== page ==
Another important part of networking is public speaking - I’ve worked hard to create more public speaking opportunities to younger engineers in the field. People don’t understand how important it is and are sometimes afraid of it. Like most things, with practice, it becomes easy. Public speaking has a magnifying effect on your career, whether it be at public events, or even internally at your own company. Try to publish these presentations online later. When you have a presence online with previous presentations people can see what you are doing and opportunities will naturally align with your interests and expertise. Public speaking, about anything really, is something people should take seriously in terms of career growth. Event organizers are always looking for speakers - literally anyone who wants to talk about something will have the opportunity to do it. Reach out to event organizers and tell them you’d like to speak - I guarantee there will be an opportunity for you!


You have one of the most diverse engineering teams in any industry - how did you achieve that? What can managers do to create more diverse and inclusive work environments?

This is an area that's very near and dear to my heart. It’s something I've spent a lot of time and effort working on and thinking about. Here are some aspects of what to do that I see as effective:

Everyone on the team needs to feel like they have a clear path towards professional growth. There needs to be opportunities that support them to move to the next step. Employees need a clear vision of where the team is headed, where the company is headed, and where they are headed.

The recruiting pipeline is important, but there needs to be a much more concerted focus put into retention and attrition. Retention and attrition are the most important metrics for diversity, employee happiness and team health, in my opinion. Any company will tell you that if the customer churn rate is over 20% there is a serious problem. Most companies have 25% attrition rate each year. This means that the cost of recruiting, hiring, on-boarding, training have all been sunk for one quarter of their entire staff each year. If this is unacceptable for customers, why is it acceptable for a company’s staff? Modern companies will put more effort and focus into retention and attrition for everyone, and especially for people who bring a unique perspective and experience.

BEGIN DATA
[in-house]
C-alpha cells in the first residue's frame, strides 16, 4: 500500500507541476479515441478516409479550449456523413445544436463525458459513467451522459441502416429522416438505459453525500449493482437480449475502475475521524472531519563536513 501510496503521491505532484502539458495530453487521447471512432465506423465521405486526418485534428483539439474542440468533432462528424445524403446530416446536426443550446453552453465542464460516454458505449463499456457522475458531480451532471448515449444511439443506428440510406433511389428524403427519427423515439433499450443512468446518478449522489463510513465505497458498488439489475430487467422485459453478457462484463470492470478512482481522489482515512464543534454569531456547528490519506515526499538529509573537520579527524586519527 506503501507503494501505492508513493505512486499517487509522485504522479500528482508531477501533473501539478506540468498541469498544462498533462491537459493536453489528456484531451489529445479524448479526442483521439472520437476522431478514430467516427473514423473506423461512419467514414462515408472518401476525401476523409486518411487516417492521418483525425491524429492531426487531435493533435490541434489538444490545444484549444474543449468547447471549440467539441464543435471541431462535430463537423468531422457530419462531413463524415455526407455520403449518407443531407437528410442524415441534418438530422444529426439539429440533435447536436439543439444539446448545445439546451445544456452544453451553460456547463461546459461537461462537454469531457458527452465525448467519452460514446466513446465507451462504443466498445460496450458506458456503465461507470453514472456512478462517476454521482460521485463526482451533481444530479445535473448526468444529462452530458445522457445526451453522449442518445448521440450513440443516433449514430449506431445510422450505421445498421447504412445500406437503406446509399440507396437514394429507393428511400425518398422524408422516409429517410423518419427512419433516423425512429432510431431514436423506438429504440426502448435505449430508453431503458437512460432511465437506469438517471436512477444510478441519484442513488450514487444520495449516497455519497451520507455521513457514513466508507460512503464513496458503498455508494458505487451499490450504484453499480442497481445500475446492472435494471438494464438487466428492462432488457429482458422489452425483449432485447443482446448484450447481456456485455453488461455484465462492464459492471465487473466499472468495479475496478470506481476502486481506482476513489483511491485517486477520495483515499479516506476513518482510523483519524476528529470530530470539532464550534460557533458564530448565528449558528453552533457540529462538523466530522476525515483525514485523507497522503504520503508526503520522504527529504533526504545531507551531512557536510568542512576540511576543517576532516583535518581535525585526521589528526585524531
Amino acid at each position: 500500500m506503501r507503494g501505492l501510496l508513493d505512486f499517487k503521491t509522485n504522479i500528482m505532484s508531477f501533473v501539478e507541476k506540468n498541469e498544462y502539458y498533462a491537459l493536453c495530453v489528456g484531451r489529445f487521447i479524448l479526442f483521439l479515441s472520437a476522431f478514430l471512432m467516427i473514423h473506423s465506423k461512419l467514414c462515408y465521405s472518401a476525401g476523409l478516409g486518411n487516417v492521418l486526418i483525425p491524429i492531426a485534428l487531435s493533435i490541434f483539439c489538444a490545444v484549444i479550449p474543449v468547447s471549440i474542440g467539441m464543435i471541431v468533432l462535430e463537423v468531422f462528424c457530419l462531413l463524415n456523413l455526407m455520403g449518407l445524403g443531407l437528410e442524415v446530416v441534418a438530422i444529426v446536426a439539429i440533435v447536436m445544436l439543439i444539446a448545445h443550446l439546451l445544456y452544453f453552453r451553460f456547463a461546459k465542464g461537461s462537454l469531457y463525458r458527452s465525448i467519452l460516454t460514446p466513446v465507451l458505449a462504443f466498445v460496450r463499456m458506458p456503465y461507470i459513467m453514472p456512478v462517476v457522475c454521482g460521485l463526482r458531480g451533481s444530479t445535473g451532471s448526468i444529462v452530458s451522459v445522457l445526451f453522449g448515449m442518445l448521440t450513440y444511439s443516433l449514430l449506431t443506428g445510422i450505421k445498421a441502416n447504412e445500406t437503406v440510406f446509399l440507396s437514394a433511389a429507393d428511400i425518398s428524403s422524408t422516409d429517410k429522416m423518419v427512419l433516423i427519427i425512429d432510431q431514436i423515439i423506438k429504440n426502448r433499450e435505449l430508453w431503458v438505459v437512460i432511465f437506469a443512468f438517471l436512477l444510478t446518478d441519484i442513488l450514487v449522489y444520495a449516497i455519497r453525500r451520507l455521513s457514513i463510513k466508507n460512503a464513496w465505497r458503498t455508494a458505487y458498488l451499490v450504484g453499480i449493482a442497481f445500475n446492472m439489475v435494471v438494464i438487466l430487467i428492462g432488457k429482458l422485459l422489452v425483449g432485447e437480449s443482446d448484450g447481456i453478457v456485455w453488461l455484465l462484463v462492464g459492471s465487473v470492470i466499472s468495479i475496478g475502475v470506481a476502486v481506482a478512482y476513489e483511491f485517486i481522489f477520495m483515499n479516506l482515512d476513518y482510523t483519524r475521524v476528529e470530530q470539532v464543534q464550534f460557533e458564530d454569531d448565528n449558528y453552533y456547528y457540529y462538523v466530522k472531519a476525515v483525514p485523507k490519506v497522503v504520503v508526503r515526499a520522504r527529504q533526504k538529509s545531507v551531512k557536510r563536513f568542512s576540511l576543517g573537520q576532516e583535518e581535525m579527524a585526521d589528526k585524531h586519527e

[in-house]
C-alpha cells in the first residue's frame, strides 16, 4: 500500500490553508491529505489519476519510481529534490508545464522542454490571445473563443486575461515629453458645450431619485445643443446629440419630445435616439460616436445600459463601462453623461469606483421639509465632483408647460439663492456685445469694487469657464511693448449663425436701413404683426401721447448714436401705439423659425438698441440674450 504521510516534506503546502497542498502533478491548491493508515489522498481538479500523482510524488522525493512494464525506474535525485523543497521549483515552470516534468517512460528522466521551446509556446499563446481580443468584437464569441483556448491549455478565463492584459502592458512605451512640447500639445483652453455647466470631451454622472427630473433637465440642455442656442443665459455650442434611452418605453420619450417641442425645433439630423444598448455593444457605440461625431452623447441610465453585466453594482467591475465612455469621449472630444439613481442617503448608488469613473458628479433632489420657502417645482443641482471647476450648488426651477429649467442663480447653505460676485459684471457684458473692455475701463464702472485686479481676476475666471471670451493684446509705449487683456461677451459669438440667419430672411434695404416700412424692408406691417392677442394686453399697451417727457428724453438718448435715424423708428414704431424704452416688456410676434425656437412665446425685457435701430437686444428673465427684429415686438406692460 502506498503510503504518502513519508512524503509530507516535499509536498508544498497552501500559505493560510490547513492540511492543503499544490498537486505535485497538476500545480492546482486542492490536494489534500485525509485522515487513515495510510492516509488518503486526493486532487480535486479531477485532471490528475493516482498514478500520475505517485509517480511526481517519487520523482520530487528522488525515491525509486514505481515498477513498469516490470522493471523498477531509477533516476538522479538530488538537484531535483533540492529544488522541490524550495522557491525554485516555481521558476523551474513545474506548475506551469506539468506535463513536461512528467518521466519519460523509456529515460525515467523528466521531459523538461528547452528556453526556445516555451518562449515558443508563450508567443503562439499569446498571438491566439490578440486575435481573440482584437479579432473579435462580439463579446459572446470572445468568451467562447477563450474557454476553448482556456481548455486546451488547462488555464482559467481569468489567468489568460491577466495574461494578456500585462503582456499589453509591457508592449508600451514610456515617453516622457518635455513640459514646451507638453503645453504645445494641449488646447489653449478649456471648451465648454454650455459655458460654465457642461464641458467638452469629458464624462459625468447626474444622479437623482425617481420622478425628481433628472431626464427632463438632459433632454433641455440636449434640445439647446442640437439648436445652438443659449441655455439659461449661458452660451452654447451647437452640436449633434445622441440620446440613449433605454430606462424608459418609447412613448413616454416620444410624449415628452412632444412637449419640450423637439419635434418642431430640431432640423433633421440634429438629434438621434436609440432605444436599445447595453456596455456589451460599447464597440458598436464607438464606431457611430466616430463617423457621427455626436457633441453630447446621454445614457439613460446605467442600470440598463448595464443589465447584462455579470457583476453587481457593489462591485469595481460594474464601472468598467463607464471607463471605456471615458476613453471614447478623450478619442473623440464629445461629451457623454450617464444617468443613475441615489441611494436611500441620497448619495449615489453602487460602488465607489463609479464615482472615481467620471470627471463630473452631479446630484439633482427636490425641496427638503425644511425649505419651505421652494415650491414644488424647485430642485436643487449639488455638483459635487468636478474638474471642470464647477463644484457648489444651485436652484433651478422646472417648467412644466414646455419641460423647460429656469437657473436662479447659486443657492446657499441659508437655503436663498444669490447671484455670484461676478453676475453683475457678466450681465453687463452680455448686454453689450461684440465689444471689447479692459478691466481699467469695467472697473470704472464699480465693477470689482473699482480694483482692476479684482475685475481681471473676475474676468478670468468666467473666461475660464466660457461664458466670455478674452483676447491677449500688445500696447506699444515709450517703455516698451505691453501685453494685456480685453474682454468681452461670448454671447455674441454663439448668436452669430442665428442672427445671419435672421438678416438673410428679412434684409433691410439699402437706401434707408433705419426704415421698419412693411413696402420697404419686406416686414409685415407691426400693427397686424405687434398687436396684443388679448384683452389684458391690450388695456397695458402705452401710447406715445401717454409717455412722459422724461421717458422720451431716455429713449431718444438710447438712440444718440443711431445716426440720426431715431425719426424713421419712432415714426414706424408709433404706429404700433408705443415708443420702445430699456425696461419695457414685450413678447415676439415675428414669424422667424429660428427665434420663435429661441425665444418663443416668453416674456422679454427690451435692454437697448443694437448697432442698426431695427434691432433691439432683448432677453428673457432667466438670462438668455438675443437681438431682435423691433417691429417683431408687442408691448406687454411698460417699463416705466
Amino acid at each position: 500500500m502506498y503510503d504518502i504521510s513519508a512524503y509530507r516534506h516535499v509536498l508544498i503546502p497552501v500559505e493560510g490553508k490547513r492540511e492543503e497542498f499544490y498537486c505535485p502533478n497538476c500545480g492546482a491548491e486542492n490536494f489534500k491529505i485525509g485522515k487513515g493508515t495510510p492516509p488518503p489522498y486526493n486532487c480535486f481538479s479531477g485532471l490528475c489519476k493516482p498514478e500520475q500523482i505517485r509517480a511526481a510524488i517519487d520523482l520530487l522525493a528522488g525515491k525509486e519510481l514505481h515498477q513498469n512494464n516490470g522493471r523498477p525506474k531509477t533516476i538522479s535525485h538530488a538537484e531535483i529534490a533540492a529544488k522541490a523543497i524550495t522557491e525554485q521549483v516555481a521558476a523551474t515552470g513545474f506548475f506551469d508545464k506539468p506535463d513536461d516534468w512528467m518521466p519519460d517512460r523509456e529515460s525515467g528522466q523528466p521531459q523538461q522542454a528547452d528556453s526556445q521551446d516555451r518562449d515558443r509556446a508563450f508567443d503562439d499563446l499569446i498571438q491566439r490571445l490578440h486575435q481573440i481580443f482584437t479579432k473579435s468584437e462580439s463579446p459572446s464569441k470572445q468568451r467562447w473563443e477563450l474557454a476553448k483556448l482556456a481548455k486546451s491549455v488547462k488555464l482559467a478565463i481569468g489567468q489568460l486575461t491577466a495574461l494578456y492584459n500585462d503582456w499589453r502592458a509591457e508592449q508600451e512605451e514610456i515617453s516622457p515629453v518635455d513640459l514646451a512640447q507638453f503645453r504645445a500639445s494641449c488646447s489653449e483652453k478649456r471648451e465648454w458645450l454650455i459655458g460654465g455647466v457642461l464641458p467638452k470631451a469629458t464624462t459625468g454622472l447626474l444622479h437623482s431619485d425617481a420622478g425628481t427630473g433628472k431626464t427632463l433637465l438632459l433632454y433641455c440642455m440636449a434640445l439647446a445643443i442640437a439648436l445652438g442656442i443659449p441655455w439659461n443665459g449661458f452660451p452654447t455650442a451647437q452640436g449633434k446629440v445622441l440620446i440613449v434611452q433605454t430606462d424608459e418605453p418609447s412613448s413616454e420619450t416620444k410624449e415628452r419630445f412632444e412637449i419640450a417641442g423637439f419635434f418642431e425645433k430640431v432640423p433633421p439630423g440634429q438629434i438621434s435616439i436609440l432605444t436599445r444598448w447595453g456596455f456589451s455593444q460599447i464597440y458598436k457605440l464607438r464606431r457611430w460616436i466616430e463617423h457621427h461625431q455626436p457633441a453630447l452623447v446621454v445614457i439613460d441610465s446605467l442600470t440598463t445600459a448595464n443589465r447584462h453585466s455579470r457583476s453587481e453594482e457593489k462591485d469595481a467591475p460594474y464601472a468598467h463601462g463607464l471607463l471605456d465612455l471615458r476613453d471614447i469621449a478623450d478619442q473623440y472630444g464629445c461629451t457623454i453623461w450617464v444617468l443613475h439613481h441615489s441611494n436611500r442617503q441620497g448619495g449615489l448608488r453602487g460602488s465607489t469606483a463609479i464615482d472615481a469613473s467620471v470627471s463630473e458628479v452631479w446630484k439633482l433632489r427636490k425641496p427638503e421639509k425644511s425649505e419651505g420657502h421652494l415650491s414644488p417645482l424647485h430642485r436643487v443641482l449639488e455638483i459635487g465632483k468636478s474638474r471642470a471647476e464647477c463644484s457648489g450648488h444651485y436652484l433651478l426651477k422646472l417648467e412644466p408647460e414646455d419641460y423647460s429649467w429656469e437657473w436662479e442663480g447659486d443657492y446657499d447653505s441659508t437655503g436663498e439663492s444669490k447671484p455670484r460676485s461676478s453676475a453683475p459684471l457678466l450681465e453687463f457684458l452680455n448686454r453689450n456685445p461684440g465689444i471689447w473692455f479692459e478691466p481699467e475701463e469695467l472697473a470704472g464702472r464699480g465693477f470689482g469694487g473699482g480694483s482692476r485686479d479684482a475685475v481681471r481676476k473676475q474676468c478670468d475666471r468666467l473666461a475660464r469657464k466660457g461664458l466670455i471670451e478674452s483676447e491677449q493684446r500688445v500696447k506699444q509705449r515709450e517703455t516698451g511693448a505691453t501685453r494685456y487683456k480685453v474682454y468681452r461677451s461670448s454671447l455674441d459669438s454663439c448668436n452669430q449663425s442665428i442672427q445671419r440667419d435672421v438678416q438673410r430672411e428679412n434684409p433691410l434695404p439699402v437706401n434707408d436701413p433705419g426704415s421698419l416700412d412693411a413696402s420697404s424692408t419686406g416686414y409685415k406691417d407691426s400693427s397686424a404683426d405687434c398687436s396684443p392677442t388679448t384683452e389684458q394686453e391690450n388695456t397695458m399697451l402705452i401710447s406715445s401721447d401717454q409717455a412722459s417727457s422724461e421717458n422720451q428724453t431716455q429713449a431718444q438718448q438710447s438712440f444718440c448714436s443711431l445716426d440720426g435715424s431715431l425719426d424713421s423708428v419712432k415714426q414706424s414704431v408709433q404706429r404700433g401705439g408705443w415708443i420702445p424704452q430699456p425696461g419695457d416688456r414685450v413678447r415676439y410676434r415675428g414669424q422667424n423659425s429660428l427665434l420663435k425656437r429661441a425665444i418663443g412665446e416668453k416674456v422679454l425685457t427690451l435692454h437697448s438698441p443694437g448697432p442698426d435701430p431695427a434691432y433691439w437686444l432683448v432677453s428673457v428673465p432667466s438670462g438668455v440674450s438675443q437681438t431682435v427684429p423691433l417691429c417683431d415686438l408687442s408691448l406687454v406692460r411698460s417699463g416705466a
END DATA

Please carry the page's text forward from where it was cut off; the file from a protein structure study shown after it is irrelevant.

We see equal numbers of men and women apply for technical work, but these numbers drop off steeply for women after the phone screen, and then again the interview. Fewer women are hired, and additionally the attrition rate is more dramatic. The most important question for diversity in my opinion is, how do we create a work environment where people feel like they have a future, they have the resources to help solve problems which will inevitably come up, and feel that it doesn't require leaving their current company to solve these problems. How can we create an environment where underrepresented people belong, feel rewarded, respected, and treated fairly?

That's the work we need to do to drive diversity in our teams. More diverse teams are more effective; they perform better. The reason is, ideas need to be questioned, vetted and thought through carefully with sufficient supporting evidence. This process doesn't happen as much when you have a team of people with homogeneous backgrounds. It does happen much more in a team of people who have different backgrounds, cultures, assumptions, etc. That’s why diversity is profitable.


Tell me about the work you are doing around People Engineering?

This is a very exciting initiative that I pitched to our CTO last November. Our company had sent out a cultural survey across the company with questions about how they felt about their work environment. My organization was anomalously positive in this survey; we were an outlier.

I asked our CTO to please fund a group that would allow us to use data to drive tools to help people be more successful at work. The organization would be broken out into four teams to begin with - recruiting technologies, individual contributor technologies, manager technologies, and a data platform group.